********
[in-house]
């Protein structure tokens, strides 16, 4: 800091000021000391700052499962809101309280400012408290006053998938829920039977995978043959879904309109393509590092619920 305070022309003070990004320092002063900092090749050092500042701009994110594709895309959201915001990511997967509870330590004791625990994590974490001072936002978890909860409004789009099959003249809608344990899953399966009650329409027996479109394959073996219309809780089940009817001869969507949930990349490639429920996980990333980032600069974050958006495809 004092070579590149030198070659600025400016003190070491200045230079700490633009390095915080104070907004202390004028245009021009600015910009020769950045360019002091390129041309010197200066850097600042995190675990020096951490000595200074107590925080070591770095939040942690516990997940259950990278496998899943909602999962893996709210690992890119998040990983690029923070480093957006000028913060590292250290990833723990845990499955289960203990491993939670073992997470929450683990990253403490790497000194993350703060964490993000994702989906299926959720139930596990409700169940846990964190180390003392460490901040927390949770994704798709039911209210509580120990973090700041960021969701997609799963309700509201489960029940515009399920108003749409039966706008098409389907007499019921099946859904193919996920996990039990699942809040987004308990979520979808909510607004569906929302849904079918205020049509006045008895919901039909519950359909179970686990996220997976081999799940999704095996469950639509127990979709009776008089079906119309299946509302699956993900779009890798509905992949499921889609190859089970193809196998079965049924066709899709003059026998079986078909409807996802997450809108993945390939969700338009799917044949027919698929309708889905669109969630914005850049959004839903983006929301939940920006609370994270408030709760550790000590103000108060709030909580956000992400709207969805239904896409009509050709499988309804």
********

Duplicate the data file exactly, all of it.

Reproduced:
[in-house]
């Protein structure tokens, strides 16, 4: 800091000021000391700052499962809101309280400012408290006053998938829920039977995978043959879904309109393509590092619920 305070022309003070990004320092002063900092090749050092500042701009994110594709895309959201915001990511997967509870330590004791625990994590974490001072936002978890909860409004789009099959003249809608344990899953399966009650329409027996479109394959073996219309809780089940009817001869969507949930990349490639429920996980990333980032600069974050958006495809 004092070579590149030198070659600025400016003190070491200045230079700490633009390095915080104070907004202390004028245009021009600015910009020769950045360019002091390129041309010197200066850097600042995190675990020096951490000595200074107590925080070591770095939040942690516990997940259950990278496998899943909602999962893996709210690992890119998040990983690029923070480093957006000028913060590292250290990833723990845990499955289960203990491993939670073992997470929450683990990253403490790497000194993350703060964490993000994702989906299926959720139930596990409700169940846990964190180390003392460490901040927390949770994704798709039911209210509580120990973090700041960021969701997609799963309700509201489960029940515009399920108003749409039966706008098409389907007499019921099946859904193919996920996990039990699942809040987004308990979520979808909510607004569906929302849904079918205020049509006045008895919901039909519950359909179970686990996220997976081999799940999704095996469950639509127990979709009776008089079906119309299946509302699956993900779009890798509905992949499921889609190859089970193809196998079965049924066709899709003059026998079986078909409807996802997450809108993945390939969700338009799917044949027919698929309708889905669109969630914005850049959004839903983006929301939940920006609370994270408030709760550790000590103000108060709030909580956000992400709207969805239904896409009509050709499988309804």